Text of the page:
The black blogosphere went H.A.M. yesterday over a post written in Psychology Today entitled “Why Are Black Women Less Physically Attractive Than Other Women?” The post, which was penned by pseudo-evolutionary psychologist Satoshi Kanazawa of the London School of Economics, contains a lot of inflammatory subjective “science” that basically trashes black women.
In the piece, Kanazawa polls a bunch of his friends, who also hate black women, and (surprise, surprise) discovers that black women are statistically far less attractive than white, Asian and Native American women. Then he “analyzes” his data, determining that “Black women are on average much heavier than nonblack women.” Moreover, “Black women are still less physically attractive than nonblack women net of BMI and intelligence. Net of intelligence, black men are significantly more physically attractive than nonblack men.”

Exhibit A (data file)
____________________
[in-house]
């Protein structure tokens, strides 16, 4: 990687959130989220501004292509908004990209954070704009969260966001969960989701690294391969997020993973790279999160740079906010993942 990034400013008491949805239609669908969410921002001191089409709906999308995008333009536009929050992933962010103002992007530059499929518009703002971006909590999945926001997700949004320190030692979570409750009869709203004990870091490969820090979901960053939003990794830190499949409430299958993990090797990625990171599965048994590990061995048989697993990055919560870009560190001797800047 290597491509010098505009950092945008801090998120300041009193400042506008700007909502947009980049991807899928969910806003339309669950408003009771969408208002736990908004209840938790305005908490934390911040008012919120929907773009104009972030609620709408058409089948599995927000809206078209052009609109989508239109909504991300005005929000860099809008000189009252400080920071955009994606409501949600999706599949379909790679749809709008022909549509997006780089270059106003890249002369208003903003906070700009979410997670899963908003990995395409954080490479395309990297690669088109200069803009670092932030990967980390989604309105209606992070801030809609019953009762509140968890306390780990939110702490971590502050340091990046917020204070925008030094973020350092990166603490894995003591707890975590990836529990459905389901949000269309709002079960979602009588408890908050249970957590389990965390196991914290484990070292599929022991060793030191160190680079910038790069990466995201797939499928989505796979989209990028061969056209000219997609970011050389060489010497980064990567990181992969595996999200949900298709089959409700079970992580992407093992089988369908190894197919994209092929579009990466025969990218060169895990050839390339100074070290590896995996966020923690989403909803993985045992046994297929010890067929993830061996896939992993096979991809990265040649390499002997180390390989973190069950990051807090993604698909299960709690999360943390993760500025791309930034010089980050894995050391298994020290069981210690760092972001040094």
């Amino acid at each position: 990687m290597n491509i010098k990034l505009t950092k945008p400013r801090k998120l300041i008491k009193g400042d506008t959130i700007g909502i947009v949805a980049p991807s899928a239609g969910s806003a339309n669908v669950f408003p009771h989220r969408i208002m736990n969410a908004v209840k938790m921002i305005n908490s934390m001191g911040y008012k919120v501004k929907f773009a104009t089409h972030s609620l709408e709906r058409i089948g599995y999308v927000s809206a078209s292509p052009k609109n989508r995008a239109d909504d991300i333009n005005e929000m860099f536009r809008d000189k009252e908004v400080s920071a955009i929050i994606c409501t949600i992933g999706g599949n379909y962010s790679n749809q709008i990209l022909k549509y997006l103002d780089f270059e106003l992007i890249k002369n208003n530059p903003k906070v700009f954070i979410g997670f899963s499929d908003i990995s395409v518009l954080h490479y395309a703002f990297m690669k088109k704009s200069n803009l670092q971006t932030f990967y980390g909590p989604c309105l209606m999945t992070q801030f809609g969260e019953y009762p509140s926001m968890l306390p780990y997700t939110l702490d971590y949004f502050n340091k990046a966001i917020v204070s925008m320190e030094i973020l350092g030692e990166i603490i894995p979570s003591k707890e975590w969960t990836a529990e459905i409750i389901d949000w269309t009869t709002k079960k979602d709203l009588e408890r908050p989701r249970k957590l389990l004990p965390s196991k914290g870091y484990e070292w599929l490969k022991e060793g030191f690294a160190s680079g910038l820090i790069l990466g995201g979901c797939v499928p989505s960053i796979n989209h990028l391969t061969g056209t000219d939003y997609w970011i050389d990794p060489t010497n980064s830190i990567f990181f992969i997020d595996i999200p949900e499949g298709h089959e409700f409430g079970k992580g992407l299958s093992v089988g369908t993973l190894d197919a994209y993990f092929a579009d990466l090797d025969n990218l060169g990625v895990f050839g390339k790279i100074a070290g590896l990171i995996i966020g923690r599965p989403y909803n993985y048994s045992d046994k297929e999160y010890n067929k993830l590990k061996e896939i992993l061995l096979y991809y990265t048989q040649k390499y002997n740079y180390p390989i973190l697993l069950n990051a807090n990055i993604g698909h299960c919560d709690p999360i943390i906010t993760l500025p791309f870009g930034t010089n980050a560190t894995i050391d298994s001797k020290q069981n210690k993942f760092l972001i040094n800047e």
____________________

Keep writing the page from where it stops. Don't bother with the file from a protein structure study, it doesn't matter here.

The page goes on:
Kanazawa concludes his findings with this thoughtless piece of subjectivity: “The only thing I can think of that might potentially explain the lower average level of physical attractiveness among black women is testosterone. Africans on average have higher levels of testosterone than other races, and testosterone, being an androgen (male hormone), affects the physical attractiveness of men and women differently. Men with higher levels of testosterone have more masculine features and are therefore more physically attractive. In contrast, women with higher levels of testosterone also have more masculine features and are therefore less physically attractive.”
After a mid-morning email blitz from disgruntled black women (and the men that love them) everywhere, Psychology Today pulled the piece. However, thanks to the infinite powers of the Internet, Kanazawa’s bigoted douchebaggery lives on for eternity.
But it’s just not women that Kanazawa seems to degrade with his moronic theorizing. He has also claimed there is a link between lower average IQ and poverty in Africa. Unfortunately, Kanazawa, among others, is allowed to play up these baseless hypotheses about the human condition thanks in part to evolutionary psychology. Evolutionary psychology is becoming increasingly popular and influential on popular culture, and you are often more likely to see articles from this perspective in publications like Psychology Today.